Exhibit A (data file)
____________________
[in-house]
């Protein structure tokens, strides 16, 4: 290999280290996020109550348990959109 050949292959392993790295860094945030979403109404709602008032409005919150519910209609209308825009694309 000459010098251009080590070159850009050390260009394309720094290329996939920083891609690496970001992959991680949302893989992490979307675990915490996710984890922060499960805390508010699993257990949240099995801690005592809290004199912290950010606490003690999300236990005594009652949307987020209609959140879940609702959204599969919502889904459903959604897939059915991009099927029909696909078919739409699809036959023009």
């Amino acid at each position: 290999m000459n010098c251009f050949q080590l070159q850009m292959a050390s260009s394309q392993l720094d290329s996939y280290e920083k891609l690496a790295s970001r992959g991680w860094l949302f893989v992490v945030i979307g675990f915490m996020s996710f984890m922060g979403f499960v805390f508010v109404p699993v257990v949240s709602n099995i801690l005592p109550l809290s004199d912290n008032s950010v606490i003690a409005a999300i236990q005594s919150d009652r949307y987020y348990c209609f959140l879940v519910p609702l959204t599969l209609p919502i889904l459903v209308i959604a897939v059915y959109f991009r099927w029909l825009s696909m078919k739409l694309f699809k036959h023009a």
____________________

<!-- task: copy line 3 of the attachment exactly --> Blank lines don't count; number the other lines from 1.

């Amino acid at each position: 290999m000459n010098c251009f050949q080590l070159q850009m292959a050390s260009s394309q392993l720094d290329s996939y280290e920083k891609l690496a790295s970001r992959g991680w860094l949302f893989v992490v945030i979307g675990f915490m996020s996710f984890m922060g979403f499960v805390f508010v109404p699993v257990v949240s709602n099995i801690l005592p109550l809290s004199d912290n008032s950010v606490i003690a409005a999300i236990q005594s919150d009652r949307y987020y348990c209609f959140l879940v519910p609702l959204t599969l209609p919502i889904l459903v209308i959604a897939v059915y959109f991009r099927w029909l825009s696909m078919k739409l694309f699809k036959h023009a």